c-c studies are ridiculously easy with VituixCAD. Just load measurement data of the radiators, create ideal flat on axis response (with Optimizer and G(f) blocks) with estimated XO and tune driver's Y mm until combination of DI and ERDI is the best.

"Quote:
Originally Posted by DaveFred
3) Just your regular roundover or chamfer, the larger the better.
How different are roundovers vs. a chamfer?
Can you model chamfers with the diffraction tool?
What about square edges around the woofer and large "facets" cut around the tweeter instead of the larger roundovers/chamfer?"


Quite many questions and I don't know what "facet" is.
I prefer rounded chamfers, 45 deg and R>=32mm, both quite easy to manufacture. Tweeter should have very small effective baffle size to create directivity above typical XO frequency.

Diffraction tool is limited, but supports designing flat baffle area so that directivity dips and humps due to edges compensate directivity dips and humps of drivers and estimated combination of them assuming phase match at XO. Few tips:
- Do not increase directivity at XO with the box because phase matched XO does it anyway.
- Do not increase directivity below XO with the box because woofer cone does it anyway.

- Increase directivity above XO with the box if tweeter does not have wave guide or wave guide is small.
 

MrPeabody

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Fwiw, if you can get two drivers to be less than 1/4 wl apart where they interact, they add coherently without cancellation notches and lobes.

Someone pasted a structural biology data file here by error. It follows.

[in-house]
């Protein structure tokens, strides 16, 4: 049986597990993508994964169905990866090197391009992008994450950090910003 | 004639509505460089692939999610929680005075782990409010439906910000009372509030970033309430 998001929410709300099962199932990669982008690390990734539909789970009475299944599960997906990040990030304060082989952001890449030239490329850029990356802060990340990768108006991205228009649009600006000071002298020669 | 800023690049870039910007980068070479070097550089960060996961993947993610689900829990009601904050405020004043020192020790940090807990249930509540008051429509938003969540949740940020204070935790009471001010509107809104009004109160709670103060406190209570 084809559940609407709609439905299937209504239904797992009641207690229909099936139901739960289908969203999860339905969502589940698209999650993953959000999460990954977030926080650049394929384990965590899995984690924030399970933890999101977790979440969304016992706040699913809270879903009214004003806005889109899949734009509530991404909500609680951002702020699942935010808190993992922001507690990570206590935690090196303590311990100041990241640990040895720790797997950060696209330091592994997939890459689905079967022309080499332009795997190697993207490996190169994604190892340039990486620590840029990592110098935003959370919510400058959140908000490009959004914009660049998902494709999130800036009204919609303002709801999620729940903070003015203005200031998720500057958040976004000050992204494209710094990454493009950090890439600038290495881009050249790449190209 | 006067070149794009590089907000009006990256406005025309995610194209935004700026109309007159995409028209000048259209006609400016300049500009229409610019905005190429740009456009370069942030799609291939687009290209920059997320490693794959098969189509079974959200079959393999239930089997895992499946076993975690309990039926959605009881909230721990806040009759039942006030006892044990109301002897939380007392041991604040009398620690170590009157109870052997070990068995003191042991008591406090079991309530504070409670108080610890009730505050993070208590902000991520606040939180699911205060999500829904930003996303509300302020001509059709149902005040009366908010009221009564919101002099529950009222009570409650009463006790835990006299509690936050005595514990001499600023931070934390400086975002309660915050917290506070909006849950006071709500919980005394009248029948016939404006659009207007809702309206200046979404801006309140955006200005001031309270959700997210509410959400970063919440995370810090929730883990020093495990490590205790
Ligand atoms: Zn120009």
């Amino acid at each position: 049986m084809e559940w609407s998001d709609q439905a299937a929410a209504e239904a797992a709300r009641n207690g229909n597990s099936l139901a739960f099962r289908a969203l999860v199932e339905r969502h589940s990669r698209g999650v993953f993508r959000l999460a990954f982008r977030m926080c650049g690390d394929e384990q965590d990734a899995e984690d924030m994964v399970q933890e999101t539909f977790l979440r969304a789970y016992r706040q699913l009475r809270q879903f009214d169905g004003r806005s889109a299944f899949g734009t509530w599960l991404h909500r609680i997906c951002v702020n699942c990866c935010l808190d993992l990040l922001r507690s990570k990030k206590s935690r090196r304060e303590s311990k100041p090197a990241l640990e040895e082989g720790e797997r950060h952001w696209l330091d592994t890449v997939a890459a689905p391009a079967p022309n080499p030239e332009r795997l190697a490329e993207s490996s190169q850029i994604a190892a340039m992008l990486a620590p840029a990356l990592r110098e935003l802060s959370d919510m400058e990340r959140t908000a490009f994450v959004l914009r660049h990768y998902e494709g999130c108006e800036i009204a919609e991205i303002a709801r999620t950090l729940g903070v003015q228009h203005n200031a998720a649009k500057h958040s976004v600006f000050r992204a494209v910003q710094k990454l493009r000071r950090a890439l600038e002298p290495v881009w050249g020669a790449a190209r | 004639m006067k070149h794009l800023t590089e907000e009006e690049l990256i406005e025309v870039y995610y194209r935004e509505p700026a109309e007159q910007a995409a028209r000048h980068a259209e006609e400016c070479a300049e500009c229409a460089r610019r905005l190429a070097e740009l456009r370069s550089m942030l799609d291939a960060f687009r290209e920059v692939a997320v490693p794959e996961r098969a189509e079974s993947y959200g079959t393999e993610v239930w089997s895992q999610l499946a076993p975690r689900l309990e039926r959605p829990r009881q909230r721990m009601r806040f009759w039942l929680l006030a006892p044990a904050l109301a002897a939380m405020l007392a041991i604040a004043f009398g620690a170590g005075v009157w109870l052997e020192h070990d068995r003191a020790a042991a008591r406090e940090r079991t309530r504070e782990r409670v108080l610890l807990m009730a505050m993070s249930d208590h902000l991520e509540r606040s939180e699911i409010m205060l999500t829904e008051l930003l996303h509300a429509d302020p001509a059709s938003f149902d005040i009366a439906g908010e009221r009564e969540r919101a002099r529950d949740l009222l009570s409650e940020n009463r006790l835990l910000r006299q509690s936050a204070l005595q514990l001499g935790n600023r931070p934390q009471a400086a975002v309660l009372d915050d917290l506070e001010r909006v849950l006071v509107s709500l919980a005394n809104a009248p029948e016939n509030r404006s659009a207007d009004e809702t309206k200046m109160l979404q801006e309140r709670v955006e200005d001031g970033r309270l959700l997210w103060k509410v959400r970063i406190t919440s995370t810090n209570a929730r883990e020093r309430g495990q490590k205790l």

It does take an alternative crossover shape to combine without the normal "all pass" phase shift but it is possible.
Tom

To say this in a way a little more precise, the vertical angles at which the notches occur are separated by at least 180 degrees if the vertical separation of the two drivers is less than 1/2 wavelength at the crossover frequency. The criterion that ctrl used is for the vertical separation distance to be less than the full wavelength. If the separation is less than 1/2 wavelength, the null will locate greater than +/- 90 degrees for the coherent crossover when the lobe pattern is symmetrical about the horizontal. There will be some attenuation at +/- 90 degrees, but not so great as with a full notch. If you make it less than 1/4 wavelength as you suggest, the amount of attenuation at +/- 90 degrees will be milder still, to the point of insignificance. Were it not for the reflections from the ceiling and the floor, the 1/2 wavelength criterion would likely be more than adequate.
 
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MrPeabody

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Good thread. Just wanted to add this...

FWIW, the rule of thumb I've always followed is 1/2 wavelength. At 2kHz that is about 3.38 inches (0.08m). Tough to do when talking CTC between a 6-inch midwoofer and a 1-inch dome tweeter but it is manageable. This is why when I see a speaker where a basket is cut to push the two drivers' CTC together, I immediately assume the company knows what they are doing. Otherwise, why spend the money to cut baskets or have custom molds when off-the-shelf parts will do.

View attachment 128863






Also, the graphic below provides a good illustration of the (significant, IMHO) difference when using the full-wavelength rule vs the half-wavelength rule. (Note: D= Diameter, in inches)

eb8c0786-c078-4d4e-8fa8-1edbedf2de00-jpeg.263972